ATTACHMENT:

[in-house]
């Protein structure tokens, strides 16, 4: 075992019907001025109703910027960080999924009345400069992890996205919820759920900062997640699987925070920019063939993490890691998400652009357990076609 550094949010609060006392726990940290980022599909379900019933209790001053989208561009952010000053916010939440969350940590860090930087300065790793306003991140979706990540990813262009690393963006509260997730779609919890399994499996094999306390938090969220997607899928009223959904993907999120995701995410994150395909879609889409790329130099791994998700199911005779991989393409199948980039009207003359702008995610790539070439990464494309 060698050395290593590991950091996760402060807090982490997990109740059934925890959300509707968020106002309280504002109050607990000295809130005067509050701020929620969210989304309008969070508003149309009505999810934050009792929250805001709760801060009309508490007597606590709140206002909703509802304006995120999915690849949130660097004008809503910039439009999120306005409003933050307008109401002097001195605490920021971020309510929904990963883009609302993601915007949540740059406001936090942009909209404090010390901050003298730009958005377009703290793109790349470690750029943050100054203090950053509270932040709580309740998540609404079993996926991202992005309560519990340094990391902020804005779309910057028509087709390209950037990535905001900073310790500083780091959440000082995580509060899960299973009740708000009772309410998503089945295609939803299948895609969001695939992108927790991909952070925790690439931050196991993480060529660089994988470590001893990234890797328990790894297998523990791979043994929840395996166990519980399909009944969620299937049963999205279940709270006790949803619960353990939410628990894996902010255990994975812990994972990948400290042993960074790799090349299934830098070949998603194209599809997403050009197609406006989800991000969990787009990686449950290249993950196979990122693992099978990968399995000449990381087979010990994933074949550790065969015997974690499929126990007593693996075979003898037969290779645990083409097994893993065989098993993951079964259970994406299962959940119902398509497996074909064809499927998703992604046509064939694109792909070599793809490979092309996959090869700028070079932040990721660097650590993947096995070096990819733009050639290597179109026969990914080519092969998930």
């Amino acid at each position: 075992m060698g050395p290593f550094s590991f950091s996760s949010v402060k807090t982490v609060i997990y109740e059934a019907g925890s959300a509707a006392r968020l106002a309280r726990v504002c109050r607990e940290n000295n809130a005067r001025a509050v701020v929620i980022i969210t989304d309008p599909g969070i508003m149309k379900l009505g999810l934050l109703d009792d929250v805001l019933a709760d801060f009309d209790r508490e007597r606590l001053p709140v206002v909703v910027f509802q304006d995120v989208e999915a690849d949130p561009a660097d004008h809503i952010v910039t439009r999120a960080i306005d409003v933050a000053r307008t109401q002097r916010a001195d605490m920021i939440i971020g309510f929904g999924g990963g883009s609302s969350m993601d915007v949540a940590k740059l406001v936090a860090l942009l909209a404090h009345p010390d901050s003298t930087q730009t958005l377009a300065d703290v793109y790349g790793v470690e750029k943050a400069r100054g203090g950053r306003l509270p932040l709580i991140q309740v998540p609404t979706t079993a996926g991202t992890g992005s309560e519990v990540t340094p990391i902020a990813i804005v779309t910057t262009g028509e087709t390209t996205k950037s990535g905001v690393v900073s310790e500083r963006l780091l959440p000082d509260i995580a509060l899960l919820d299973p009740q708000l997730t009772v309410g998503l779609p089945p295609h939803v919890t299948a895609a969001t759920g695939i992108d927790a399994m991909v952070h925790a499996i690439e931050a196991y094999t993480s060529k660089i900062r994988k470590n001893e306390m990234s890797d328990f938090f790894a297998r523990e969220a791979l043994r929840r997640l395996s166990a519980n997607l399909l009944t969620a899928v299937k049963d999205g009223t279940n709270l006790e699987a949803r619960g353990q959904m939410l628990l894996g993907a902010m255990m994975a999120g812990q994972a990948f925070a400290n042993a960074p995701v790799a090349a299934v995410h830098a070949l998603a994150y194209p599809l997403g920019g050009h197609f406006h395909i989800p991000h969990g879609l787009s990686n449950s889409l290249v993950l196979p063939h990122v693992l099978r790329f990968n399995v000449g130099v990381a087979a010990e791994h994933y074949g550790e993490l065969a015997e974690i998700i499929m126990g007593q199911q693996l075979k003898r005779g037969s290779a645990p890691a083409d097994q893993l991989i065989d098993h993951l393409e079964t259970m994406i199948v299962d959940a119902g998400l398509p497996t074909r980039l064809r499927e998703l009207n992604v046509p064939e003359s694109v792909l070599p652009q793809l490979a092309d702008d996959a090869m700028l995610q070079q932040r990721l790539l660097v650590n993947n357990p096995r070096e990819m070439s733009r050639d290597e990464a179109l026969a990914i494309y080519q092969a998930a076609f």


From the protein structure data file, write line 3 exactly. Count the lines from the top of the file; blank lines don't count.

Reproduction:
């Amino acid at each position: 075992m060698g050395p290593f550094s590991f950091s996760s949010v402060k807090t982490v609060i997990y109740e059934a019907g925890s959300a509707a006392r968020l106002a309280r726990v504002c109050r607990e940290n000295n809130a005067r001025a509050v701020v929620i980022i969210t989304d309008p599909g969070i508003m149309k379900l009505g999810l934050l109703d009792d929250v805001l019933a709760d801060f009309d209790r508490e007597r606590l001053p709140v206002v909703v910027f509802q304006d995120v989208e999915a690849d949130p561009a660097d004008h809503i952010v910039t439009r999120a960080i306005d409003v933050a000053r307008t109401q002097r916010a001195d605490m920021i939440i971020g309510f929904g999924g990963g883009s609302s969350m993601d915007v949540a940590k740059l406001v936090a860090l942009l909209a404090h009345p010390d901050s003298t930087q730009t958005l377009a300065d703290v793109y790349g790793v470690e750029k943050a400069r100054g203090g950053r306003l509270p932040l709580i991140q309740v998540p609404t979706t079993a996926g991202t992890g992005s309560e519990v990540t340094p990391i902020a990813i804005v779309t910057t262009g028509e087709t390209t996205k950037s990535g905001v690393v900073s310790e500083r963006l780091l959440p000082d509260i995580a509060l899960l919820d299973p009740q708000l997730t009772v309410g998503l779609p089945p295609h939803v919890t299948a895609a969001t759920g695939i992108d927790a399994m991909v952070h925790a499996i690439e931050a196991y094999t993480s060529k660089i900062r994988k470590n001893e306390m990234s890797d328990f938090f790894a297998r523990e969220a791979l043994r929840r997640l395996s166990a519980n997607l399909l009944t969620a899928v299937k049963d999205g009223t279940n709270l006790e699987a949803r619960g353990q959904m939410l628990l894996g993907a902010m255990m994975a999120g812990q994972a990948f925070a400290n042993a960074p995701v790799a090349a299934v995410h830098a070949l998603a994150y194209p599809l997403g920019g050009h197609f406006h395909i989800p991000h969990g879609l787009s990686n449950s889409l290249v993950l196979p063939h990122v693992l099978r790329f990968n399995v000449g130099v990381a087979a010990e791994h994933y074949g550790e993490l065969a015997e974690i998700i499929m126990g007593q199911q693996l075979k003898r005779g037969s290779a645990p890691a083409d097994q893993l991989i065989d098993h993951l393409e079964t259970m994406i199948v299962d959940a119902g998400l398509p497996t074909r980039l064809r499927e998703l009207n992604v046509p064939e003359s694109v792909l070599p652009q793809l490979a092309d702008d996959a090869m700028l995610q070079q932040r990721l790539l660097v650590n993947n357990p096995r070096e990819m070439s733009r050639d290597e990464a179109l026969a990914i494309y080519q092969a998930a076609f």